If you're responsible for protecting your company’s Intellectual Property or Trade Secrets from Cyberattacks, you can improve your Information Security Program by understanding some of the key Strategic givens I've found at my Fortune 500 clients on Nation-State Adversaries.
I assist companies and organizations that are dealing with known compromises or companies that suspect they have been compromised. These compromises are increasingly driven by Nation-State Adversaries and often include companies that have physically deployed their high value company assets directly into “hostile” regions by either moving or outsourcing their manufacturing, research, or other core business functions.
Here are some of the Strategic givens I’ve identified:
1) Operating facilities abroad in "hostile" regions where intellectual property rights are weak or nonexistent should be viewed by the CISO as the World Cup or Finals. Organization’s should not be learning or building new security capabilities such as high value information asset identification, incident management, DLP or network monitoring for the first time simply when a company decides to deploy company assets and capabilities abroad. It is tough work protecting Intellectual Property and Trade Secrets. Your playbook and team should have already been practicing and running plays before the Finals. Where are you currently on implementing a comprehensive Information Security Management System?
2) Most Boards of Directors consider taking risks with intellectual property or trade secrets acceptable, especially in light of driving increased revenue in emerging markets. Business Leaders, like it or not, simply do not weigh the loss the breach or loss of intellectual property as heavily as you might think. It is a risk/reward calculation for the Board as it should be.
3) More than ever, Information Security practitioners should follow the mantra that many of us have espoused for years, that Information Security is not just about Technology. Security Strategies across People, Process, and Technology are required in breadth and depth to protect your company’s high value information assets from worthy Nation-State Adversaries.
4) Oversight of 3rd Parties especially if they are based locally in a “hostile” region, will likely be a company's weakest link in Information Security. If a company has not over engineered oversight expectations/rights, contractual expectations for information controls, and external monitoring capabilities, it's likely already significantly compromised. CISOs: Were you or your organization involved in the building or inspection of any plantsite facilities that your company uses in "hostile" regions? Think about when and how the very basic elements of your company's plantsite were built, such as:
- Racks & Physical Structure
- Security & Fire Protection
- Management Systems
If you weren't involved in the building or inspection prior to use of these, you should reasonably expect that your company's operation has been compromised or can be easily compromised.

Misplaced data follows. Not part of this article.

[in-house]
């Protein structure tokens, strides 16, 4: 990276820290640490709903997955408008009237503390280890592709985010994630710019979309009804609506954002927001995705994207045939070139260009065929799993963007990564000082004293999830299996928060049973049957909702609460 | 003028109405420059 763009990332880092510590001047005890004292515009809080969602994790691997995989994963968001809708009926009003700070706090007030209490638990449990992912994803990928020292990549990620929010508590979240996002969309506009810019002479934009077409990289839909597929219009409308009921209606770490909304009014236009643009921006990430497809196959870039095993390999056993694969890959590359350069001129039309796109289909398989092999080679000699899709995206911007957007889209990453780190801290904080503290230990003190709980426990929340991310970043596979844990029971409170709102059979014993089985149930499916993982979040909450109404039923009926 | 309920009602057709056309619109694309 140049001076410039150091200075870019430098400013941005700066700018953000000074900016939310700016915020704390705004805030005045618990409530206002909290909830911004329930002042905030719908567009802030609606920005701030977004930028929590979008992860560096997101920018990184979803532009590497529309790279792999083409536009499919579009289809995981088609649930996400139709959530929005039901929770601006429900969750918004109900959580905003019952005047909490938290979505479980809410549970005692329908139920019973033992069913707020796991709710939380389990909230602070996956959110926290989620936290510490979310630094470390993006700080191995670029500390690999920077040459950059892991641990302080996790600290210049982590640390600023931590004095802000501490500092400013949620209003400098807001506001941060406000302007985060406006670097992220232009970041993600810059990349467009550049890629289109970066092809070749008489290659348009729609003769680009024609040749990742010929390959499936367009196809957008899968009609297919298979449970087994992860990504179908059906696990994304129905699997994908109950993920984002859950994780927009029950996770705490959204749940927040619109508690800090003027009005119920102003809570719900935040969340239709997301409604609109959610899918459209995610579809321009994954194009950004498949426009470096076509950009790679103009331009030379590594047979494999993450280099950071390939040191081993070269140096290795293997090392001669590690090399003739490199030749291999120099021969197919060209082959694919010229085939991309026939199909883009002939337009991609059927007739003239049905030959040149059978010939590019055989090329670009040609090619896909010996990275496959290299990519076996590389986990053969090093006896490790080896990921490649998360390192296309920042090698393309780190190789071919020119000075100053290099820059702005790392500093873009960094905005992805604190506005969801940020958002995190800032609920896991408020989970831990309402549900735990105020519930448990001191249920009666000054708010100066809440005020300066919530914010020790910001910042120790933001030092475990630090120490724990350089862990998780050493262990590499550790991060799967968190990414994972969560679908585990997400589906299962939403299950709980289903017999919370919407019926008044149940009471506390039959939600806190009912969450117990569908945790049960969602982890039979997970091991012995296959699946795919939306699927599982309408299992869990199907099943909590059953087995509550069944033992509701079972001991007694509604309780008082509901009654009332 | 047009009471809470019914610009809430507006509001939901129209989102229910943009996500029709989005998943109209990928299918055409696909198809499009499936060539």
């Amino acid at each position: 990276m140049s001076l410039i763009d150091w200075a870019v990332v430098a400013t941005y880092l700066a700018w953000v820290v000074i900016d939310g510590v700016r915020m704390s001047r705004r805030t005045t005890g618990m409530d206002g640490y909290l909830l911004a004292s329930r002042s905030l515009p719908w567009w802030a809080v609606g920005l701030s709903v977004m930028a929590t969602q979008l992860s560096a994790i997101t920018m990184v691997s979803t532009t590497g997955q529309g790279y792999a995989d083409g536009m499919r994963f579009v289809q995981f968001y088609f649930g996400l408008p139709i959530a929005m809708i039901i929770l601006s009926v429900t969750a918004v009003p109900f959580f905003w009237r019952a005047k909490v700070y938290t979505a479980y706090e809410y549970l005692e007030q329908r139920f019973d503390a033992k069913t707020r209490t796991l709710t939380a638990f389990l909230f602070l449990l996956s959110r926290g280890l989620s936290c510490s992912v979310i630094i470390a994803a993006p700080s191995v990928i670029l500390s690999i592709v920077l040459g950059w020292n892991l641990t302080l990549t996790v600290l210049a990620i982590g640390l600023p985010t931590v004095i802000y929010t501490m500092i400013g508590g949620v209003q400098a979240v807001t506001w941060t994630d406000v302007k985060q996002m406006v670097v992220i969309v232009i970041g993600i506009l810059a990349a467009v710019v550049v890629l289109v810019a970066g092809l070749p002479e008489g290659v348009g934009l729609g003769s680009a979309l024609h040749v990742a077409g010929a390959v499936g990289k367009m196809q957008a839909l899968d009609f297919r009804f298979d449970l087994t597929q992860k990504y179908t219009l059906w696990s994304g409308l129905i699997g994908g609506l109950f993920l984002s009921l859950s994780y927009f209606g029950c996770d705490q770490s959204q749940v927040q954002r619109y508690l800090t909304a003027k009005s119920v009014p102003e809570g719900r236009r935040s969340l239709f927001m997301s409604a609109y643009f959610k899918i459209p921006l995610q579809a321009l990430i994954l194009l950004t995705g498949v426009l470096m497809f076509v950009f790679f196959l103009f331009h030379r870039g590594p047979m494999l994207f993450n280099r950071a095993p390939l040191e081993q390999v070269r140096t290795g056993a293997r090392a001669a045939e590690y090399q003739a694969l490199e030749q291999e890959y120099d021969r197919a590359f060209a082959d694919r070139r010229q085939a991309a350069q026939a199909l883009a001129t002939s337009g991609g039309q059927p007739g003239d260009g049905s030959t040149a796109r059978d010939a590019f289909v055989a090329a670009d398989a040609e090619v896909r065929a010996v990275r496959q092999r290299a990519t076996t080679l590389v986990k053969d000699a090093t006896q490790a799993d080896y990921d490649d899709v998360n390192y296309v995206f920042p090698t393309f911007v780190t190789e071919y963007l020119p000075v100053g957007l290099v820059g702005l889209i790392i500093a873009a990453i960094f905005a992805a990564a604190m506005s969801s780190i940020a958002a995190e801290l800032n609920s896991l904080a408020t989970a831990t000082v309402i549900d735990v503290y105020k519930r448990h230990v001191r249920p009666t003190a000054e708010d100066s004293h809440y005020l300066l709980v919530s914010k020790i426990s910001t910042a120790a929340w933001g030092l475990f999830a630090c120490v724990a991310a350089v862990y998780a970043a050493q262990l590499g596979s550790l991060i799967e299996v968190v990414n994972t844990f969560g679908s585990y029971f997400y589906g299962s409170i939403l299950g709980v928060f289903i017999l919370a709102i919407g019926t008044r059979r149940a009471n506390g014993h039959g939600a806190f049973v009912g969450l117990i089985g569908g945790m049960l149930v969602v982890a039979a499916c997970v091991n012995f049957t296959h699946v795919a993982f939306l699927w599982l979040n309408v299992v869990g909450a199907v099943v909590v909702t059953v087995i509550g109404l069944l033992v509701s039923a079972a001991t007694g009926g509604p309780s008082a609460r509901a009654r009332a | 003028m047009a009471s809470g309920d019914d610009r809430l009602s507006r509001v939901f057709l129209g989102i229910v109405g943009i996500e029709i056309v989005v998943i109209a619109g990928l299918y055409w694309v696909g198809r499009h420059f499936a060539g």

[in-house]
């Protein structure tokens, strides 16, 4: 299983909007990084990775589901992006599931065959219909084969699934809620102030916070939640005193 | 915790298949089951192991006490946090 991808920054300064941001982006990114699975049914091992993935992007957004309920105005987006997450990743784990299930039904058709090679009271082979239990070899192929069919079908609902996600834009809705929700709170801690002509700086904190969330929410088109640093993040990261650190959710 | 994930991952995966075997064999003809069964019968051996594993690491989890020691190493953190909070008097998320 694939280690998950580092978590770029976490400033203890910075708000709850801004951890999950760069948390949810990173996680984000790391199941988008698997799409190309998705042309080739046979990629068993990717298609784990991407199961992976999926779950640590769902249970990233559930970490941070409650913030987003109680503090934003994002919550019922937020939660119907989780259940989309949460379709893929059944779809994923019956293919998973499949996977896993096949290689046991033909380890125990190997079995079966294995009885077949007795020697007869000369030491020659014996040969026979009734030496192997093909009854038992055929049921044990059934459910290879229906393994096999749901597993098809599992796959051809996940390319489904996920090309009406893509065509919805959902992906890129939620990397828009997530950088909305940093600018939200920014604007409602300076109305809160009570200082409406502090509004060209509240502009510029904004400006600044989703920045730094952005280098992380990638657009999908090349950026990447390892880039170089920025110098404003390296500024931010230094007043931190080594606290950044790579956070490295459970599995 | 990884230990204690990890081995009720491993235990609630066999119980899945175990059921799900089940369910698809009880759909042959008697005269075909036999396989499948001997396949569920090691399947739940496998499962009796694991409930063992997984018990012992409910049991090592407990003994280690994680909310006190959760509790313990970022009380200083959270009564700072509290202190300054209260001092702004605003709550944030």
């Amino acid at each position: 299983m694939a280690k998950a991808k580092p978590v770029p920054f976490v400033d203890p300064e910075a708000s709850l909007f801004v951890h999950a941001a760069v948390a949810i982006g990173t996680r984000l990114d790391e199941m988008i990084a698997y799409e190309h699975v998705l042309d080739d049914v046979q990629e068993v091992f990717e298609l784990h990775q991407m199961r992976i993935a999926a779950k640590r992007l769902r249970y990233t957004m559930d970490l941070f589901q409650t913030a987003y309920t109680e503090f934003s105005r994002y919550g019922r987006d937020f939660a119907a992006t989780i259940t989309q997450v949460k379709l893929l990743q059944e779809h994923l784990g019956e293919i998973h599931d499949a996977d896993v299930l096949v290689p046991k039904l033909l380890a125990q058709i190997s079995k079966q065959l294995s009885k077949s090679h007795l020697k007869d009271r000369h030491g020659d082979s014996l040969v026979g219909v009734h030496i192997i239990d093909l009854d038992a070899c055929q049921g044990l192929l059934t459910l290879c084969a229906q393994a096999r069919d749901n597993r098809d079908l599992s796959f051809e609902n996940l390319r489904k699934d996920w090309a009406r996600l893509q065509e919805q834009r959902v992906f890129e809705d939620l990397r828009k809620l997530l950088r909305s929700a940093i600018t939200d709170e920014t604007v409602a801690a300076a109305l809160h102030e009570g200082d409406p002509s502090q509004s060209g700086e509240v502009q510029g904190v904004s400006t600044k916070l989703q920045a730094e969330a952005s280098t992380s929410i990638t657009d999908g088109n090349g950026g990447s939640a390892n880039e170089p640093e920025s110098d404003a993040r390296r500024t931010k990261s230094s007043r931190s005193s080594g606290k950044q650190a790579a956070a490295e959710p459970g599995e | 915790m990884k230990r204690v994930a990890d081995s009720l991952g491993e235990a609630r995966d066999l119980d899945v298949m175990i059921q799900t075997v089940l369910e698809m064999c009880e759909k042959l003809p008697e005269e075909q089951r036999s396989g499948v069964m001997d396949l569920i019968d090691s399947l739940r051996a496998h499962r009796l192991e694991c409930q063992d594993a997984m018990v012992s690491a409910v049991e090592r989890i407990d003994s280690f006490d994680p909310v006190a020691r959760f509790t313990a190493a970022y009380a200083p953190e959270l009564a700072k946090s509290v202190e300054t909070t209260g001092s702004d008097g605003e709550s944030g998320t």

As a Information Security practitioner, you have a great opportunity to implement measures to minimize your information risks if you are able to proactively incorporate control expectations into your service provider contracts. If your service provider's contracts are already in place, seek to renegotiate those now or upon renewal.
5) As Information Security leaders, we should acknowledge and operate in large part like our Board of Directors. We should accept that taking real risks with Intellectual Property and Trade Secrets is readily acceptable and it is merely a cost of doing business. It is unlikely that your senior business leadership will formally acknowledge this simply due to potential personal liability, so don’t look for a declaration. Look at decision making and trade-offs as indicators on the organization's willingness to assume risks with their information assets.
6) Organizations should learn to live in a constant state of compromise:
- Determined Nation-State adversaries can always find exploits
- Organizations should operate like they have already been breached
- Identifying your high value information assets, where they reside, and how they are used and what controls are necessary is essential.
7) Industries driven by producing and leveraging Innovative and Patent Protected Intellectual Property or Trade Secrets, such as: Pharmaceutical, Chemistry, Life Science, SCADA, high-tech manufacturing, or industrial manufacturing -- are already in the Finals. Nation-State Adversaries no longer need or in fact, particularly care whether a company has physically entered their market place or country. They are equally adept at conducting highly sophisticated network based operations as well as human intelligence (HUMINT) operations through human agents that have likely been hired by your company over the past two decades. HUMINT capabilities are one of the many reasons why our strategies as Information Security practitioners need to include People, Process, and Technology efforts. Some of the more well known IP thefts have occurred by employees simply walking out the door with IP on paper or simple storage devices. I have on more than one occasion had to retrieve files and external storage devices of "high value" exiting employees...
I hope you find these observations beneficial. Seeing and learning these consistently over time at my clients, has helped me better understand how to improve the design and deployment of effective Information Security Programs.
I'll provide additional details in the future, by exploring elements of these strategic givens. In the meantime, I welcome your comments.